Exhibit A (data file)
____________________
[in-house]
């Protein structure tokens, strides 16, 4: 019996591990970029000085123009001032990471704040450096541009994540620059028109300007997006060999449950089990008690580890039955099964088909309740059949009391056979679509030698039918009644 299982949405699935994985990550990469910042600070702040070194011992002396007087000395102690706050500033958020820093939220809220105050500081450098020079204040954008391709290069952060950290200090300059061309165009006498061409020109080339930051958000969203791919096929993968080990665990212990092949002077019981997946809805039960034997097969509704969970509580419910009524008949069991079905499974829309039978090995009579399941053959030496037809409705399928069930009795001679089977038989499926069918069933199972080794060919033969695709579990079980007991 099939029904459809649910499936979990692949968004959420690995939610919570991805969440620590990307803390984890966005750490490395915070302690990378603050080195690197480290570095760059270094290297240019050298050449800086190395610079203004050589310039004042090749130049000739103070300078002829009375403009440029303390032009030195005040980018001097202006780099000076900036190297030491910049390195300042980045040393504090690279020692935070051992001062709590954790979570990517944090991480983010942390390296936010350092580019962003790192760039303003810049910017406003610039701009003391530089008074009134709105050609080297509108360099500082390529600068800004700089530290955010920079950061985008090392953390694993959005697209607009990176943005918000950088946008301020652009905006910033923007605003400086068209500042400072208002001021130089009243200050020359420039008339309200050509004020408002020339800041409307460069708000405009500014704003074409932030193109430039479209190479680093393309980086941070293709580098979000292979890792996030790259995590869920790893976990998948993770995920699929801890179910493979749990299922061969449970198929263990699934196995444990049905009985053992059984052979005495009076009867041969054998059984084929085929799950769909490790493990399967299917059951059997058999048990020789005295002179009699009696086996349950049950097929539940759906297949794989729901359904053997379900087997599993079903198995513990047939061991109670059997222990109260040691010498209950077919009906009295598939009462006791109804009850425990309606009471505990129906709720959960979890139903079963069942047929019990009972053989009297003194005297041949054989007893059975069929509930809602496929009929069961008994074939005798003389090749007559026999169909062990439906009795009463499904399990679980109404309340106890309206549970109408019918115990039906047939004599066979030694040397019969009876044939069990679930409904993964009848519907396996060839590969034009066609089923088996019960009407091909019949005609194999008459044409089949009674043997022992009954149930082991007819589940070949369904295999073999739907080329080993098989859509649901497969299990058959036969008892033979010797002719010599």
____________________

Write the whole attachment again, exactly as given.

[in-house]
């Protein structure tokens, strides 16, 4: 019996591990970029000085123009001032990471704040450096541009994540620059028109300007997006060999449950089990008690580890039955099964088909309740059949009391056979679509030698039918009644 299982949405699935994985990550990469910042600070702040070194011992002396007087000395102690706050500033958020820093939220809220105050500081450098020079204040954008391709290069952060950290200090300059061309165009006498061409020109080339930051958000969203791919096929993968080990665990212990092949002077019981997946809805039960034997097969509704969970509580419910009524008949069991079905499974829309039978090995009579399941053959030496037809409705399928069930009795001679089977038989499926069918069933199972080794060919033969695709579990079980007991 099939029904459809649910499936979990692949968004959420690995939610919570991805969440620590990307803390984890966005750490490395915070302690990378603050080195690197480290570095760059270094290297240019050298050449800086190395610079203004050589310039004042090749130049000739103070300078002829009375403009440029303390032009030195005040980018001097202006780099000076900036190297030491910049390195300042980045040393504090690279020692935070051992001062709590954790979570990517944090991480983010942390390296936010350092580019962003790192760039303003810049910017406003610039701009003391530089008074009134709105050609080297509108360099500082390529600068800004700089530290955010920079950061985008090392953390694993959005697209607009990176943005918000950088946008301020652009905006910033923007605003400086068209500042400072208002001021130089009243200050020359420039008339309200050509004020408002020339800041409307460069708000405009500014704003074409932030193109430039479209190479680093393309980086941070293709580098979000292979890792996030790259995590869920790893976990998948993770995920699929801890179910493979749990299922061969449970198929263990699934196995444990049905009985053992059984052979005495009076009867041969054998059984084929085929799950769909490790493990399967299917059951059997058999048990020789005295002179009699009696086996349950049950097929539940759906297949794989729901359904053997379900087997599993079903198995513990047939061991109670059997222990109260040691010498209950077919009906009295598939009462006791109804009850425990309606009471505990129906709720959960979890139903079963069942047929019990009972053989009297003194005297041949054989007893059975069929509930809602496929009929069961008994074939005798003389090749007559026999169909062990439906009795009463499904399990679980109404309340106890309206549970109408019918115990039906047939004599066979030694040397019969009876044939069990679930409904993964009848519907396996060839590969034009066609089923088996019960009407091909019949005609194999008459044409089949009674043997022992009954149930082991007819589940070949369904295999073999739907080329080993098989859509649901497969299990058959036969008892033979010797002719010599």